Believe me, I didn’t fly all the way to Cannes just to see The Great Gatsby which already opened in the States last Friday. I was actually going to skip it and instead pour as much of my energy as possible into films that haven’t been seen yet, but I hadn’t had time to see it before I left and, as the first press screening of my first Cannes Film Festival, it seemed like a good opportunity to get my feet wet while figuring out the ins and outs of navigating this crazy place. Unfortunately, Gatsby is pretty much a disaster from the opening frames – it’s not even an interesting misfire – and I was ready to bolt within the first 15 or 20 minutes. I just kept thinking of all the dozens of different things I could be doing instead and they all sounded more appealing than this nice looking but dull and gutless stroll through the pages of F. Scott Fitzgerald’s classic novel.
And it’s not because Luhrmann has the ego to screw with a masterpiece. He did it before with Romeo + Juliet and it worked wonderfully. If anything, the problem here is that he didn’t go far enough. There’s some exuberance in the party set-pieces and he’s obviously amused working in 3D, but the film is surprisingly conservative. Basically, Luhrmann chickened out and the result isn’t even a match for the underwhelming (but better than its reputation) Robert Redford adaptation from the 1970s.
I’m not even sure Luhrmann really even gets the novel – at least he didn’t take from it any of the same things I did. For me, the center of it is this deep melancholy; a sense that the Roaring ’20s are winding down and starting to rot from the inside. Everyone is celebrating, but no one is having any fun. Luhrmann excels at showing us the bacchanalia (lovingly rendered in frequently clever and beautiful but utterly superfluous 3D), but he only gets the impending doom about half right and not even half right.
One of the interesting things about the novel is that that Fitzgerald was writing 4 or 5 years before the crash of ’29, but he wrote as if he knows it was coming. He knew the party was unsustainable. Luhrmann has the benefit of hindsight and he misfires in giving the same hindsight to narrator and audience surrogate Nick Carraway (Tobey Maguire). Enough I think has been written about the unfortunate bookends to the film that feature Carraway in a sanitarium at some point in the future writing out Gatsby as therapy by way of memoir. Suffice it to say it’s a bush league concept for a novel that deserves so much more and it actually plays out more woodenly than it sounds. Poor Maguire is literally reduced to voice-over narrating what basically amount to Cliff’s Notes of the novel for people too stupid to pick up on the subtext and nuance of what’s happening on screen. Many times, he’s just repeating what has just happened or anticipating what’s to come. I’m generally a fan of voice over in adaptations. It works brilliantly in Barry Lyndon, the Coens’ True Grit and lots of other films because it’s a compact way of giving you some of the literary flavor and tone of a novel. In Luhrmann’s unsubtle hands, however, it’s deadly.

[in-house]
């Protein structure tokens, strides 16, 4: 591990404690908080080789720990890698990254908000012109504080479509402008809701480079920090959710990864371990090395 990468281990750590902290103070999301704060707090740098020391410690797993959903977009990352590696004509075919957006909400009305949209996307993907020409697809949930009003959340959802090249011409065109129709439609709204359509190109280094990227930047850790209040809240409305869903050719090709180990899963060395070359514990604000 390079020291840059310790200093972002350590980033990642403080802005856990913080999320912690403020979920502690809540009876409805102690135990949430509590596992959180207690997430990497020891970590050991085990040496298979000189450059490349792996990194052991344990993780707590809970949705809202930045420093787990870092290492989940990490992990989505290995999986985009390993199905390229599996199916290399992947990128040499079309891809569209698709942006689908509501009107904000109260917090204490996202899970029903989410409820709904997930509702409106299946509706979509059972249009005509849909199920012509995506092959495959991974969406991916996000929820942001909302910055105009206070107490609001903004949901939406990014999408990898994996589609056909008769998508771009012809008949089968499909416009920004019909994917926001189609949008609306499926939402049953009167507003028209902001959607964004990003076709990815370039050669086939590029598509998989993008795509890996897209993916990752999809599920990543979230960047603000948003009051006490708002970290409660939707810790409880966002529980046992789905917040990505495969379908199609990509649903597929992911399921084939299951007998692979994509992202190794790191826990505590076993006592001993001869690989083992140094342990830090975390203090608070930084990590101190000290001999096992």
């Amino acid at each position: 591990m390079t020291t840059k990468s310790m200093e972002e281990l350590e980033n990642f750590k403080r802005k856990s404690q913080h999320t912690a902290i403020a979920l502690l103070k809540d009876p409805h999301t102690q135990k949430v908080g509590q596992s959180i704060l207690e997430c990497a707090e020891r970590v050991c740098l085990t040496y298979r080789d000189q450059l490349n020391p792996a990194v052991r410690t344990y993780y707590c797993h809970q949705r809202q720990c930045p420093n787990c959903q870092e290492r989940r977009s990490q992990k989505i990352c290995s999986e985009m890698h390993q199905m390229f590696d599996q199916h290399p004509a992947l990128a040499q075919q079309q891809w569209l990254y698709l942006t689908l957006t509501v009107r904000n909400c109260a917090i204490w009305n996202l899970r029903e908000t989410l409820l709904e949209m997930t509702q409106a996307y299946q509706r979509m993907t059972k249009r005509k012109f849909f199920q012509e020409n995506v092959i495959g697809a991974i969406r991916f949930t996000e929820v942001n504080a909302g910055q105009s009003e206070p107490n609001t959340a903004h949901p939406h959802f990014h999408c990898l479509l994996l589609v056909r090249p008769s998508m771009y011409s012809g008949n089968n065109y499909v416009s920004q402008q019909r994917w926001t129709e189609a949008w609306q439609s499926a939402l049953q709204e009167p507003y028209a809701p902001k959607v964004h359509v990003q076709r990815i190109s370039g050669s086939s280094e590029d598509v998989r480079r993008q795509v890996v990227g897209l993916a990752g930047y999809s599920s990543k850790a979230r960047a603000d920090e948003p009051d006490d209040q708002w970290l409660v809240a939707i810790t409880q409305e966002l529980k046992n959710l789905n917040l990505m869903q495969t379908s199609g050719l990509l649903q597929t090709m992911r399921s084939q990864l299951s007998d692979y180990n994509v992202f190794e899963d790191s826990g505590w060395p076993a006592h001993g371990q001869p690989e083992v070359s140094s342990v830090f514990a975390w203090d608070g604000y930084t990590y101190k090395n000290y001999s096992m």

The film starts to sparkle a little bit very late in the story when they’ve all ventured into the city to drink at the Plaza Hotel on a sweltering day and Gatsby and Buchanan engage in a little verbal sword play while laying out the novel’s themes of class resentment and entitlement, but it’s too little too late. Worse, Carey Mulligan is not a Daisy that would inspire such fights. She’s pretty and she’s a fine actress, but she’s not someone men would build castles for. She’s too intellectual for a character who is crafty, but more of a force of nature – a woman who does not have too much going on between the ears and so is a perfect vessel for men to project on to her whatever it is they want her to be. Mulligan is too sensitive and thoughtful and delicate.
Instead of making a relatively straight forward period piece, I think Gatsby might’ve worked better if Luhrmann had updated it in a similar way to Romeo + Juliet. Set it on Wall Street and keep Fitzgerald’s language, but bump the story up to the years leading up to the most recent crash and then stylize the hell out of it. It’s the connection Luhrmann obviously wants the audience to make anyway, so just go for it. Alas, after Australia bombed, the director seems to have lost his nerve.